It’s a Tele Thing
“Ever since I was a kid, I’ve been a Fender connoisseur,” John 5 goes on to say in an interview with Gear Factor host Squiggy, while talking about his signature Fender Telecaster. “And to have my name associated with greatness like that, it’s amazing. I couldn’t be more proud of anything.”
He pauses for a moment and than corrects himself: “My children, and then being associated with Fender. In that order!”
“I wanted to put my name on something that was just a great guitar. I designed it around the ’67 Telecaster custom,” he reveals. “Even the one with the huge headstock, I designed around a Fender Maverick.”
From Country to Rock to Flamenco
Besides the obvious fact that it’s an awesome guitar, John is proud that it is an affordable instrument. “If you go out to dinner with a group of people, pay for the dinner at a nice restaurant, for the amount of money for that dinner, you can get a John 5 Squier Telecaster and have it for the rest of your life. I love that, and I’m so proud of that guitar.”
‘What I love about it [is], you can play it in a country band, or you could play it in a rock band, and that’s really important and I love that about the Telecaster as well. It’s that all-around guitar that you could play in any genre of music.”
Most people who help to shape the course of musical history do so with their recordings. Every so often, there are a few who are game-changers via their inventions. Most legendary is Leo Fender. He falls into the latter category. In fact, rock and roll would undoubtedly sound very different had Mr. Fender not invented the first solid-body electric guitar to be mass-produced: the Fender Broadcaster. That guitar, which was later renamed the Telecaster, is one of the most recognized and iconic instruments in modern music. The same goes for its brothers in arms, the Fender Stratocaster and the Precision bass.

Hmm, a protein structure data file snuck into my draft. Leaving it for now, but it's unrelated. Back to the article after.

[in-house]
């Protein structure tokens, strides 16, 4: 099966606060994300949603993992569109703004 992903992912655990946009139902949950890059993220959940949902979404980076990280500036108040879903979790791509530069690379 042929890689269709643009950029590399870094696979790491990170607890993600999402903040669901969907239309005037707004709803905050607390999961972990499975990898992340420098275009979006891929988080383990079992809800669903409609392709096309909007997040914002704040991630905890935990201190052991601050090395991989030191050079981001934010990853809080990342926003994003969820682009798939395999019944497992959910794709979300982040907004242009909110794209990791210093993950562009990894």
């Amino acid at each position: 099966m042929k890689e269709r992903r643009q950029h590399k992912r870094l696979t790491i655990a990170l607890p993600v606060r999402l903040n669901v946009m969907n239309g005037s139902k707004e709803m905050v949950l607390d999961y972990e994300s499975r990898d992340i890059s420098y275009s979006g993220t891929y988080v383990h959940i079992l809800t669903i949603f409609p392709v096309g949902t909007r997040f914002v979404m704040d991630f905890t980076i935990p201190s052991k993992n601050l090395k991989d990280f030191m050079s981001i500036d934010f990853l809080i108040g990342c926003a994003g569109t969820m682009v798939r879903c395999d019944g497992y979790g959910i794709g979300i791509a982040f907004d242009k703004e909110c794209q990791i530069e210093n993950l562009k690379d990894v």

Leo Fender’s Legacy
“Here’s what’s unbelievable about Leo Fender. He came out with the Broadcaster in 1950. I could easily play my show with the Broadcaster today. Now, what that means [is]: just imagine if you were going to drive across the country in a car from 1950. It’d be pretty uncomfortable. I don’t know if it would make it. Probably not. But I have a Broadcaster, I play it, it’s one of the greatest guitars that I own. It’s possibly the greatest guitar ever built, and it’s the first solid-body electric guitar. Think about that for a minute. What are we using from 1950 today, in 2018? Not many things. This camera that we’re talking into. This microphone. Can you imagine if we were using these things from 1950? If I had my Broadcaster here, the only thing I would change [would be] the strings. And that’s pretty unbelievable. So, thank you to Leo Fender.”
Catch John 5 on tour for the rest of the month; in July, he’ll be back with Rob Zombie’s band for a summer tour. See all of his dates here.
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